Friday, 2 March 2012

My proposed journey


ACA TransAmerica Trail
I’m flying out on 8 May with the objective of cycling coast to coast across America, starting at the Atlantic and finishing at the Pacific. I’ll be following a well-pedalled route most of the way – the TransAmerica Trail, developed as the Bikecentennial in 1976 and ridden in one or other direction by scores of cyclists every year. The eastern starting point is Yorktown, Virginia, best known for the surrender there of Lord Cornwallis to General Washington in 1781, effectively ending the war that had begun with America’s declaration of independence from Britain five years earlier. The western end is Astoria, Oregon, close to where the Lewis & Clark expedition passed the winter of 1805-06. They had been sent by President Jefferson to explore a possible river route through to the ocean via the headwaters of the Missouri. This followed the acquisition by the United States in 1803 of a vast tract of land - one third of the continent - lying  west of the Mississippi (the so-called Louisiana Purchase). Theirs was the first overland traverse of this unknown territory; it is an important episode in American history. 

The bicycle route across the country is mapped by the Adventure Cycling Association (ACA). From Yorktown, it passes through Williamsburg and around the northern edge of Richmond, through Charlottesville and up the Blue Ridge Mountains, which separate the Shenandoah Valley to the west from the larger part of Virginia. There is a great deal of steep climbing in the Appalachian Mountains, continuing through eastern Kentucky – notorious for coal trucks and uncontrolled dogs – as far as Berea, where the terrain becomes more rolling. At the western end of Kentucky lies the Ohio river and, a ferry ride away, Illinois. The route continues in that state to Carbondale and Chester where it bridges the Mississippi into the state of Missouri. Although Virginia has the largest elevation gain along the way and the Appalachians are not to be sneezed at, the steeply-pitched hills of the Ozark Mountains in Missouri present a major challenge even to the cyclist who thinks that by this stage in the ride he is fit. It is possible to avoid the Ozarks by finding one’s way through or around the city of St Louis onto the Katy Trail. This is a rail trail named from the initials of the former Missouri-Kansas-Texas rail line. It is part of the ACA Lewis & Clark Trail and follows the banks of the river Missouri. It is flat and shaded and traffic-free, but has a surface of crushed limestone which is heavy to ride over, and there can be problems with mosquitoes and flooding. I’ve been in two minds about this option; most likely I won’t take it. Back on the main trail, the route continues into Kansas and across the immense flatness of the Great Plains.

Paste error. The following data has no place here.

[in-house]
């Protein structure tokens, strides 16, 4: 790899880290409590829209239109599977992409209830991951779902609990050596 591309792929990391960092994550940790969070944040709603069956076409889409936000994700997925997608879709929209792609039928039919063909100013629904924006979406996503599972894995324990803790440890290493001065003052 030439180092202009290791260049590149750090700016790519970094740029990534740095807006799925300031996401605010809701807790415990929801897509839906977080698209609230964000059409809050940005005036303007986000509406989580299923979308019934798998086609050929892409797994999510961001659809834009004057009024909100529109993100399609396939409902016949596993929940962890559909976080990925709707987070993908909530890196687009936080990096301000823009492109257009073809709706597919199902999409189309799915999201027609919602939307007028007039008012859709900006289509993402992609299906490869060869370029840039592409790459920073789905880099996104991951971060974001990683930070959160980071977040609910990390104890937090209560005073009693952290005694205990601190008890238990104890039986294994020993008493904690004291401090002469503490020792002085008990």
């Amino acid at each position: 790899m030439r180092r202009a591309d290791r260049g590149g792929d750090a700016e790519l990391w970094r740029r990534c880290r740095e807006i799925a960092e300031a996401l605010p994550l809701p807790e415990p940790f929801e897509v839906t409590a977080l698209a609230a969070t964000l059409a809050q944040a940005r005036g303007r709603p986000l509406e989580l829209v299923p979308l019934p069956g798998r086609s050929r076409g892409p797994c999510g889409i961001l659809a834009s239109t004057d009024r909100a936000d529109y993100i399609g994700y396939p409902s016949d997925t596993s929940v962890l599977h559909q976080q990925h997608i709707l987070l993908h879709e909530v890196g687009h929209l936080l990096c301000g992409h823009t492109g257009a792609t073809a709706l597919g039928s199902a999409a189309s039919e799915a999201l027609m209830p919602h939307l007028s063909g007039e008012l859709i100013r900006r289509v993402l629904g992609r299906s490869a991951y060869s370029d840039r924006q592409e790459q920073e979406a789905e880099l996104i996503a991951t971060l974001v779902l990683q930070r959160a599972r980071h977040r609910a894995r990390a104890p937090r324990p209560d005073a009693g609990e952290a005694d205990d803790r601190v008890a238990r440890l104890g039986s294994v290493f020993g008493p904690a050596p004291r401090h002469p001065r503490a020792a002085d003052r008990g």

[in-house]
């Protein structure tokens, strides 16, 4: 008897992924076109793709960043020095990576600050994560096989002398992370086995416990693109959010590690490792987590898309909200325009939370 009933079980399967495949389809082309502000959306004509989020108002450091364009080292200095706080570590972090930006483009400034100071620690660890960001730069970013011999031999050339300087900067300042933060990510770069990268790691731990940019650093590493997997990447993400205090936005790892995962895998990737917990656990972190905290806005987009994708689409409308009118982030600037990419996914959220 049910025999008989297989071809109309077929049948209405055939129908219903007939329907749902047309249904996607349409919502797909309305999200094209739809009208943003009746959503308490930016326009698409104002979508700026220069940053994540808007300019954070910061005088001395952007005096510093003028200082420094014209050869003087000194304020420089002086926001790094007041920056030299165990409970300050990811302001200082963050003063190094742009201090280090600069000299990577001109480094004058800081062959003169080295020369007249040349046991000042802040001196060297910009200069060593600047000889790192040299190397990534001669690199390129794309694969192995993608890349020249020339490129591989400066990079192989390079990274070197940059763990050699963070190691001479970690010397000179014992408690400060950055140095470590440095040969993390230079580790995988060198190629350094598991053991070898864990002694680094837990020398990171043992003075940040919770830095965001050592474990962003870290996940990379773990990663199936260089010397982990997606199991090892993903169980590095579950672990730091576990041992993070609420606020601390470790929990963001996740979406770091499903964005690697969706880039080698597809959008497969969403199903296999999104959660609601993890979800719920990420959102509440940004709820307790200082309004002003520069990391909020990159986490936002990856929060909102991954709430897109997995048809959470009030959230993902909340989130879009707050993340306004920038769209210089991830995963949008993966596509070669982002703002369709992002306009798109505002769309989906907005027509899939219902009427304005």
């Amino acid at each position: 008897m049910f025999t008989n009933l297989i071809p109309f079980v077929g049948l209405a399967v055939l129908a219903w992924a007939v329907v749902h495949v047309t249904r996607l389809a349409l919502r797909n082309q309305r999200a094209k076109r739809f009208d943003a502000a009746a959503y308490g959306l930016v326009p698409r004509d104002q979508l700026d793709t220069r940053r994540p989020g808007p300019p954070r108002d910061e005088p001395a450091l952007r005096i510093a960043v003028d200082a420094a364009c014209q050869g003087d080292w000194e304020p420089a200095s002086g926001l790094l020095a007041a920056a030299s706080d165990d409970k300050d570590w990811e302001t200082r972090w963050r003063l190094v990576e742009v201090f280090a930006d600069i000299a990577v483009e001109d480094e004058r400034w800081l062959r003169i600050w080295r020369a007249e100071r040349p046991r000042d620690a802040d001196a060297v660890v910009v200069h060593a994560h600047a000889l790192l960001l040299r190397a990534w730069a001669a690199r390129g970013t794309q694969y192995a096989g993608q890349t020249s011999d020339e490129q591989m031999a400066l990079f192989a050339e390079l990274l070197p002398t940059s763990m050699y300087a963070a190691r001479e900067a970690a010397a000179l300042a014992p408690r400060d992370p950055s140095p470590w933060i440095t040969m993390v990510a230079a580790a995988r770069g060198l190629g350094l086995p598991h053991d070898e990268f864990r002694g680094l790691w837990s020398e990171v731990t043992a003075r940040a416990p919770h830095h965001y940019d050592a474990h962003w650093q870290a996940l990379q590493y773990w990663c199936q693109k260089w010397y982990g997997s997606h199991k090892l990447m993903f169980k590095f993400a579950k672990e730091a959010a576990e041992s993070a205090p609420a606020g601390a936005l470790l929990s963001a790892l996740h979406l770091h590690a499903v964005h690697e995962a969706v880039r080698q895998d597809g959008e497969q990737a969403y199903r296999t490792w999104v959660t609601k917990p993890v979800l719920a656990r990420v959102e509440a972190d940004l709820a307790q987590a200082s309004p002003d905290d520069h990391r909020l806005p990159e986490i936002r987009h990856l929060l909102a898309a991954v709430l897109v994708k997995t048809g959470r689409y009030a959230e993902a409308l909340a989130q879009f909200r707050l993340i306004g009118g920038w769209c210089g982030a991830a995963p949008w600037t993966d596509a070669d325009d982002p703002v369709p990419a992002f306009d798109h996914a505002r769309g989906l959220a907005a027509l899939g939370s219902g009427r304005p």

ACA Lewis & Clark Trail
Pueblo in Colorado is the approximate halfway point of the TransAm route, which having proceeded westwards up to now here takes a turn to the north-west and follows the line of the Rocky Mountains. The highest altitude reached is at Hoosier Pass (3,517 m, 11,539 feet). The route continues through Wyoming and the magnificent Grand Teton and Yellowstone National Parks into Montana. The city of Missoula, on a spur off the route, is the ACA’s home base. Here there is another change of direction. The route goes over the Lolo Pass and south-west through Idaho along the Lochsa river. The TransAm Trail turns south at Kooskia, then west into Oregon over the Cascade Mountains, through the city of Eugene (home of Bike Friday), either to the coast at Florence (an alternative end point) or north, against the prevailing wind, to Astoria. I am proposing to finish by a variant route, jumping ship at Kooskia, Idaho from the TransAm Trail to the Lewis & Clark Trail. This goes through a corner of Washington state and follows the Columbia river gorge to Portland, Oregon, from where it is a further 150 km to Astoria. I am choosing to go this way because it is shorter and I will be on a tight timetable with my permitted stay in the United States limited to 90 days.

The total distance is about 6,500 km including the return leg from Astoria to Portland for my flight home. This works out at an average of 90 km a day, six days a week, for 12 weeks.